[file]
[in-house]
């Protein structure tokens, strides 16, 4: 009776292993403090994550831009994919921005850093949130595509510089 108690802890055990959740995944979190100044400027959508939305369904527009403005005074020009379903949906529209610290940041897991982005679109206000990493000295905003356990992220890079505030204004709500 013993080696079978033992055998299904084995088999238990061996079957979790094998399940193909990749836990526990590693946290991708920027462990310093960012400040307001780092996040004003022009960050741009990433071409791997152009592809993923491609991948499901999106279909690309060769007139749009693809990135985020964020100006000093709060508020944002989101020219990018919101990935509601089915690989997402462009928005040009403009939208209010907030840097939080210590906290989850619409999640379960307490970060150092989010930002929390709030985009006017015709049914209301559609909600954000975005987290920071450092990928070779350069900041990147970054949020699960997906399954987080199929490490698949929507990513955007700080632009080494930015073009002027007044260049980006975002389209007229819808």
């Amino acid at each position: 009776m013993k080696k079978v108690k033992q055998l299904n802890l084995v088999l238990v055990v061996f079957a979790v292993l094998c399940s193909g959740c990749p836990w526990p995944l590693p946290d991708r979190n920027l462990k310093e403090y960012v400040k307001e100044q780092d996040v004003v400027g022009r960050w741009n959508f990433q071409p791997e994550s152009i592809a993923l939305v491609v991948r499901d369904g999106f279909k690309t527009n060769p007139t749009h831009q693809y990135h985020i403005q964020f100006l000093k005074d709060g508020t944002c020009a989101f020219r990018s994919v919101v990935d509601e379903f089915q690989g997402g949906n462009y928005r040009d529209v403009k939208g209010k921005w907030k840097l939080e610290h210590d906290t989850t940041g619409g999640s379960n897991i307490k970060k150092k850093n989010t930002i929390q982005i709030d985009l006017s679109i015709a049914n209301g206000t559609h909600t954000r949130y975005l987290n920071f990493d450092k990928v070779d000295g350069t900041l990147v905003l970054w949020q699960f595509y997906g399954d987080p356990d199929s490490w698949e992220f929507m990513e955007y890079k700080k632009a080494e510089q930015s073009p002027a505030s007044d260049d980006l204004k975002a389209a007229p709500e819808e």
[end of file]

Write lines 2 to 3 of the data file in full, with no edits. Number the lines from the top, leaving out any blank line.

């Protein structure tokens, strides 16, 4: 009776292993403090994550831009994919921005850093949130595509510089 108690802890055990959740995944979190100044400027959508939305369904527009403005005074020009379903949906529209610290940041897991982005679109206000990493000295905003356990992220890079505030204004709500 013993080696079978033992055998299904084995088999238990061996079957979790094998399940193909990749836990526990590693946290991708920027462990310093960012400040307001780092996040004003022009960050741009990433071409791997152009592809993923491609991948499901999106279909690309060769007139749009693809990135985020964020100006000093709060508020944002989101020219990018919101990935509601089915690989997402462009928005040009403009939208209010907030840097939080210590906290989850619409999640379960307490970060150092989010930002929390709030985009006017015709049914209301559609909600954000975005987290920071450092990928070779350069900041990147970054949020699960997906399954987080199929490490698949929507990513955007700080632009080494930015073009002027007044260049980006975002389209007229819808």
């Amino acid at each position: 009776m013993k080696k079978v108690k033992q055998l299904n802890l084995v088999l238990v055990v061996f079957a979790v292993l094998c399940s193909g959740c990749p836990w526990p995944l590693p946290d991708r979190n920027l462990k310093e403090y960012v400040k307001e100044q780092d996040v004003v400027g022009r960050w741009n959508f990433q071409p791997e994550s152009i592809a993923l939305v491609v991948r499901d369904g999106f279909k690309t527009n060769p007139t749009h831009q693809y990135h985020i403005q964020f100006l000093k005074d709060g508020t944002c020009a989101f020219r990018s994919v919101v990935d509601e379903f089915q690989g997402g949906n462009y928005r040009d529209v403009k939208g209010k921005w907030k840097l939080e610290h210590d906290t989850t940041g619409g999640s379960n897991i307490k970060k150092k850093n989010t930002i929390q982005i709030d985009l006017s679109i015709a049914n209301g206000t559609h909600t954000r949130y975005l987290n920071f990493d450092k990928v070779d000295g350069t900041l990147v905003l970054w949020q699960f595509y997906g399954d987080p356990d199929s490490w698949e992220f929507m990513e955007y890079k700080k632009a080494e510089q930015s073009p002027a505030s007044d260049d980006l204004k975002a389209a007229p709500e819808e």